For the reasons set out above, I have reached the clear conclusion that S not only objects to returning to Mexico, but that she is also of an age and maturity at which I should take account of her views.
 This finding opens the gateway to consideration of whether I should order, or decline to order, her return to Mexico.
 In reaching a view about how I should exercise my discretion, I have followed the guidance set out in the speeches of the House of Lords in Re M (Abduction: Zimbabwe)  UKHL 55,  2 FLR 251 in particular at §43-56. It is not helpful or necessary to reproduce lengthy sections from the relevant speeches into this judgment, but I extract from that authority the following propositions:
(a) The discretion which I must exercise now is a wide one;
(b) I can and indeed should take into account the various aspects of the Convention policy, including the objective of the Convention to secure the swift return of children wrongfully removed or retained away from their home country, but this is not the dominant factor;
(c) S’s rights and welfare can and should be considered in the overall discretionary exercise;
(d) I should take into account S’s objections (i.e. the circumstances which give me this discretion); in this specific respect it is helpful to rehearse the comments of Baroness Hale at §46) thus:
“Taking account does not mean that those views are always determinative or even presumptively so. Once the discretion comes into play, the court may have to consider the nature and strength of the child's objections, the extent to which they are "authentically her own" or the product of the influence of the abducting parent, the extent to which they coincide or are at odds with other considerations which are relevant to her welfare, as well as the general Convention considerations referred to earlier. The older the child, the greater the weight that her objections are likely to carry. But that is far from saying that the child's objections should only prevail in the most exceptional circumstances”.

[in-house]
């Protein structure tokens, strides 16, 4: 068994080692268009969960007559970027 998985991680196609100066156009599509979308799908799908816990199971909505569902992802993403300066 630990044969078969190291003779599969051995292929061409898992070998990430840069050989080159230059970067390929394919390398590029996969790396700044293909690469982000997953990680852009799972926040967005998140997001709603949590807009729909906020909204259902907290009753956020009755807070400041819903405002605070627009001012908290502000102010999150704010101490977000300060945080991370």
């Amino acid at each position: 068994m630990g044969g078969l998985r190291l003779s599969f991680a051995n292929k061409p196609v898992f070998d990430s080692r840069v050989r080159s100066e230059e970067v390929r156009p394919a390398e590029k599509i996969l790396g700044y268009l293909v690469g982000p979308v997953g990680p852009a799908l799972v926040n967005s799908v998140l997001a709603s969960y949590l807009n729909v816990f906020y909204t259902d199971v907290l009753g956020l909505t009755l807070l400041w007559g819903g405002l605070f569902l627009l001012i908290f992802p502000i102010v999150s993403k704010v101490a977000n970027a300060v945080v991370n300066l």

In this case I was particularly concerned to explore at this hearing, and consider in my review of the material, the extent to which S’s views coincide or are at odds with other considerations which are relevant to her welfare. Of those other considerations, the following have particular importance:
(a) Currently, there is no school place for S in this country at present; the autumn term has started;
(b) Neither S nor her father have undertaken much if any research into whether secondary schooling here really will suit S;
(c) That when S accesses a school here, she would have to drop an academic year, and to be educated with peers a year younger than her;
(d) That bilingual education is now available in Mexico, as the mother qualifies for a scholarship for S for the school at which the mother herself teaches;
(e) The instability of her father’s home, and the impact of that on her education.
I develop these points in the paragraphs which follow.
 As to (a) (school place), the father told me that he had identified two possible local schools for S – A School and B School. He applied for a school place for S at both schools but only after S had been in this country for some days or weeks; in my judgment this was probably only after 22 July (he told me that the school term had ended by the time he applied). Both schools have rejected her application for a place, and both schools are notoriously over-subscribed. That rejection is the subject of an appeal (though there has been no date given for the determination of the appeal). Until the appeal is determined, S is out of school. Term started earlier this week. If the appeal is dismissed, there is no clear or meaningful ‘Plan B’ for S’s schooling. When I asked the father about this, he told me that there were two other schools locally, but could not remember the name of one of them.
 As to (b) (research), although A School and B School enjoy good reputations, the father has not visited either school and has no direct experience of either through friends or family. He has not visited the schools suggested if A School and B School do not offer places (and as indicated above could not in court identify more than one). Neither the father nor S have it appears done any research into the current curriculum, the extent to which such curriculum would be compatible with S’s learning to date, and specifically whether S would be likely to be ahead or behind her peers in academic terms.